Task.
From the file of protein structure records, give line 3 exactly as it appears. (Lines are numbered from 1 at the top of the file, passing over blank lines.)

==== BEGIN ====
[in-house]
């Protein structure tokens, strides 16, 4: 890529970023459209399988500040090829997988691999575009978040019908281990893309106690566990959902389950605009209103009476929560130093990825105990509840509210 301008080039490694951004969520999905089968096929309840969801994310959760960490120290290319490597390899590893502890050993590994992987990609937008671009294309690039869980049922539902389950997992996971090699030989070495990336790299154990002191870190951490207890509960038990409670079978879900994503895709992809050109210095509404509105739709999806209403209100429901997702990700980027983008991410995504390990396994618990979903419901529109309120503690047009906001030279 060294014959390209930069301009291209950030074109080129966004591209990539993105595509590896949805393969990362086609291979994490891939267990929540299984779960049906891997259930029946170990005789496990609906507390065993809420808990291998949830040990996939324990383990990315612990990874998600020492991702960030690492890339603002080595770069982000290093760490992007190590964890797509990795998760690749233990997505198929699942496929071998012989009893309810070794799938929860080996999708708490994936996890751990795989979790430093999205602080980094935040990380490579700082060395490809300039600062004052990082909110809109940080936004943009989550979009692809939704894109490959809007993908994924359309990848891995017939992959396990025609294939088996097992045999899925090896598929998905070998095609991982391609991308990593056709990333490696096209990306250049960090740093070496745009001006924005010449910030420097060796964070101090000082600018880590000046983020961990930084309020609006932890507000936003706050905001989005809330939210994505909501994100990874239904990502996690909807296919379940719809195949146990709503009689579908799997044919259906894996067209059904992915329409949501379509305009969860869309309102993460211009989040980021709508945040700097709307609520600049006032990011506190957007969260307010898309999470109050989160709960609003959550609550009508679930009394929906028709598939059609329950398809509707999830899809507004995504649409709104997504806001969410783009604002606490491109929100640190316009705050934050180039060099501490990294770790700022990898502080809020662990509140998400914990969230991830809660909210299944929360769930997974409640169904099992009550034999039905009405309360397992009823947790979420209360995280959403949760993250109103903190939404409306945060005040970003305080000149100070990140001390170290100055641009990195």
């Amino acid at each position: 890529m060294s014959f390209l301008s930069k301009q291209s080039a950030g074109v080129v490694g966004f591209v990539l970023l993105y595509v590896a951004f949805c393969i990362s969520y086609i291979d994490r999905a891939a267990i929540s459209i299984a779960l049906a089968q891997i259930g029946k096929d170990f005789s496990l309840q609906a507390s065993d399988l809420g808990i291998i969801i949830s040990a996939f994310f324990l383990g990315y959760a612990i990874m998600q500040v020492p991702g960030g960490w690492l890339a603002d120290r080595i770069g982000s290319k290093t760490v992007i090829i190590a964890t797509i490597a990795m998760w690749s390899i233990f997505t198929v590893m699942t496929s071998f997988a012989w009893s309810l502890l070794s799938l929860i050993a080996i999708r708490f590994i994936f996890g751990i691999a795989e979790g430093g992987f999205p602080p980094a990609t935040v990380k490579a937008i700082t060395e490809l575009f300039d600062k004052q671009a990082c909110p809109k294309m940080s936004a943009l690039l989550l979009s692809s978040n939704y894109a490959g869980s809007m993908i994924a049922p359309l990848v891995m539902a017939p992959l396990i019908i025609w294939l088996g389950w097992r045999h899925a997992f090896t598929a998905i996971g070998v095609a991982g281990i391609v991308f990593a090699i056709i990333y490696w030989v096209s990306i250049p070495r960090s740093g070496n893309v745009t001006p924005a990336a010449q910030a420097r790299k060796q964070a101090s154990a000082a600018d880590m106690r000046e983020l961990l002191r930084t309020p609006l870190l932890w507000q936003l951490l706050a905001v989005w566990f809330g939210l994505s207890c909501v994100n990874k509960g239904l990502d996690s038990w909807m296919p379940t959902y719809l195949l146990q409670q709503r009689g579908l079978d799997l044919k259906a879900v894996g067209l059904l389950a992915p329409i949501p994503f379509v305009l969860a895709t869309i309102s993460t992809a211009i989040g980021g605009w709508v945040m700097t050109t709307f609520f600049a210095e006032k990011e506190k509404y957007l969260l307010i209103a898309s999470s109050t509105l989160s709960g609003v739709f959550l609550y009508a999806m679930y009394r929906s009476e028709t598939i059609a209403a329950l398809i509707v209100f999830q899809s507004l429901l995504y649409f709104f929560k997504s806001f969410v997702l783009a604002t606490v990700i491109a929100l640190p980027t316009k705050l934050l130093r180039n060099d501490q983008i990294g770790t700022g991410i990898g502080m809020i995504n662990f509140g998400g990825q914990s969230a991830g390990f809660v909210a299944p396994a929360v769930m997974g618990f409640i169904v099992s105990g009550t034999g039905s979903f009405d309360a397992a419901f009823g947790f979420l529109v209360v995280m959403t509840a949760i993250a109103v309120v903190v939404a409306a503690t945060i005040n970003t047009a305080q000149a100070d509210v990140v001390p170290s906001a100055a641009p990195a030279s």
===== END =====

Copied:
């Amino acid at each position: 890529m060294s014959f390209l301008s930069k301009q291209s080039a950030g074109v080129v490694g966004f591209v990539l970023l993105y595509v590896a951004f949805c393969i990362s969520y086609i291979d994490r999905a891939a267990i929540s459209i299984a779960l049906a089968q891997i259930g029946k096929d170990f005789s496990l309840q609906a507390s065993d399988l809420g808990i291998i969801i949830s040990a996939f994310f324990l383990g990315y959760a612990i990874m998600q500040v020492p991702g960030g960490w690492l890339a603002d120290r080595i770069g982000s290319k290093t760490v992007i090829i190590a964890t797509i490597a990795m998760w690749s390899i233990f997505t198929v590893m699942t496929s071998f997988a012989w009893s309810l502890l070794s799938l929860i050993a080996i999708r708490f590994i994936f996890g751990i691999a795989e979790g430093g992987f999205p602080p980094a990609t935040v990380k490579a937008i700082t060395e490809l575009f300039d600062k004052q671009a990082c909110p809109k294309m940080s936004a943009l690039l989550l979009s692809s978040n939704y894109a490959g869980s809007m993908i994924a049922p359309l990848v891995m539902a017939p992959l396990i019908i025609w294939l088996g389950w097992r045999h899925a997992f090896t598929a998905i996971g070998v095609a991982g281990i391609v991308f990593a090699i056709i990333y490696w030989v096209s990306i250049p070495r960090s740093g070496n893309v745009t001006p924005a990336a010449q910030a420097r790299k060796q964070a101090s154990a000082a600018d880590m106690r000046e983020l961990l002191r930084t309020p609006l870190l932890w507000q936003l951490l706050a905001v989005w566990f809330g939210l994505s207890c909501v994100n990874k509960g239904l990502d996690s038990w909807m296919p379940t959902y719809l195949l146990q409670q709503r009689g579908l079978d799997l044919k259906a879900v894996g067209l059904l389950a992915p329409i949501p994503f379509v305009l969860a895709t869309i309102s993460t992809a211009i989040g980021g605009w709508v945040m700097t050109t709307f609520f600049a210095e006032k990011e506190k509404y957007l969260l307010i209103a898309s999470s109050t509105l989160s709960g609003v739709f959550l609550y009508a999806m679930y009394r929906s009476e028709t598939i059609a209403a329950l398809i509707v209100f999830q899809s507004l429901l995504y649409f709104f929560k997504s806001f969410v997702l783009a604002t606490v990700i491109a929100l640190p980027t316009k705050l934050l130093r180039n060099d501490q983008i990294g770790t700022g991410i990898g502080m809020i995504n662990f509140g998400g990825q914990s969230a991830g390990f809660v909210a299944p396994a929360v769930m997974g618990f409640i169904v099992s105990g009550t034999g039905s979903f009405d309360a397992a419901f009823g947790f979420l529109v209360v995280m959403t509840a949760i993250a109103v309120v903190v939404a409306a503690t945060i005040n970003t047009a305080q000149a100070d509210v990140v001390p170290s906001a100055a641009p990195a030279s």